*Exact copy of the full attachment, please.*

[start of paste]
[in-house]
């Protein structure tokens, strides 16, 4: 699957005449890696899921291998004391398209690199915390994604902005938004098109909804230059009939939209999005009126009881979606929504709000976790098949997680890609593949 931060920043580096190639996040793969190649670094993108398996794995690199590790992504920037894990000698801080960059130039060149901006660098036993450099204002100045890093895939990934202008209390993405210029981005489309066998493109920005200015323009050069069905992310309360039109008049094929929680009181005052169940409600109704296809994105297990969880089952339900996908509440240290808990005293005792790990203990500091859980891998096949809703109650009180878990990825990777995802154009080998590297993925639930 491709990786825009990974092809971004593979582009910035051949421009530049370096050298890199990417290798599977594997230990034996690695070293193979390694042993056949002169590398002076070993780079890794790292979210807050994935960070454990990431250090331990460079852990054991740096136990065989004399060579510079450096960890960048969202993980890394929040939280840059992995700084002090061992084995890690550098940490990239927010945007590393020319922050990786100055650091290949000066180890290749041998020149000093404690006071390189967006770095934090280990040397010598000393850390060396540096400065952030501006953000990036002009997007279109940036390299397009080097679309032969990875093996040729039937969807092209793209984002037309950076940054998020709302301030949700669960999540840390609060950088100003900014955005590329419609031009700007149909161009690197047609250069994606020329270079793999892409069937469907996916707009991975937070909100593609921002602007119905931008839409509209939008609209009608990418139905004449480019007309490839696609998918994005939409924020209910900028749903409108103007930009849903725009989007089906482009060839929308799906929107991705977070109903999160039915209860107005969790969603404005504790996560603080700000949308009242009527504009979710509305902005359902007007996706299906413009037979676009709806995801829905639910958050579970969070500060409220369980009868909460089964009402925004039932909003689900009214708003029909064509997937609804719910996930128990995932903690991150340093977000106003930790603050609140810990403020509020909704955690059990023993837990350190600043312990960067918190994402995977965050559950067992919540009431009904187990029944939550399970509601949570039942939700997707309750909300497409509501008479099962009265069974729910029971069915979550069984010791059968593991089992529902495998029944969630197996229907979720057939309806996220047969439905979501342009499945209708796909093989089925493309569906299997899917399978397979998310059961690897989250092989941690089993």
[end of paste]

[in-house]
């Protein structure tokens, strides 16, 4: 699957005449890696899921291998004391398209690199915390994604902005938004098109909804230059009939939209999005009126009881979606929504709000976790098949997680890609593949 931060920043580096190639996040793969190649670094993108398996794995690199590790992504920037894990000698801080960059130039060149901006660098036993450099204002100045890093895939990934202008209390993405210029981005489309066998493109920005200015323009050069069905992310309360039109008049094929929680009181005052169940409600109704296809994105297990969880089952339900996908509440240290808990005293005792790990203990500091859980891998096949809703109650009180878990990825990777995802154009080998590297993925639930 491709990786825009990974092809971004593979582009910035051949421009530049370096050298890199990417290798599977594997230990034996690695070293193979390694042993056949002169590398002076070993780079890794790292979210807050994935960070454990990431250090331990460079852990054991740096136990065989004399060579510079450096960890960048969202993980890394929040939280840059992995700084002090061992084995890690550098940490990239927010945007590393020319922050990786100055650091290949000066180890290749041998020149000093404690006071390189967006770095934090280990040397010598000393850390060396540096400065952030501006953000990036002009997007279109940036390299397009080097679309032969990875093996040729039937969807092209793209984002037309950076940054998020709302301030949700669960999540840390609060950088100003900014955005590329419609031009700007149909161009690197047609250069994606020329270079793999892409069937469907996916707009991975937070909100593609921002602007119905931008839409509209939008609209009608990418139905004449480019007309490839696609998918994005939409924020209910900028749903409108103007930009849903725009989007089906482009060839929308799906929107991705977070109903999160039915209860107005969790969603404005504790996560603080700000949308009242009527504009979710509305902005359902007007996706299906413009037979676009709806995801829905639910958050579970969070500060409220369980009868909460089964009402925004039932909003689900009214708003029909064509997937609804719910996930128990995932903690991150340093977000106003930790603050609140810990403020509020909704955690059990023993837990350190600043312990960067918190994402995977965050559950067992919540009431009904187990029944939550399970509601949570039942939700997707309750909300497409509501008479099962009265069974729910029971069915979550069984010791059968593991089992529902495998029944969630197996229907979720057939309806996220047969439905979501342009499945209708796909093989089925493309569906299997899917399978397979998310059961690897989250092989941690089993």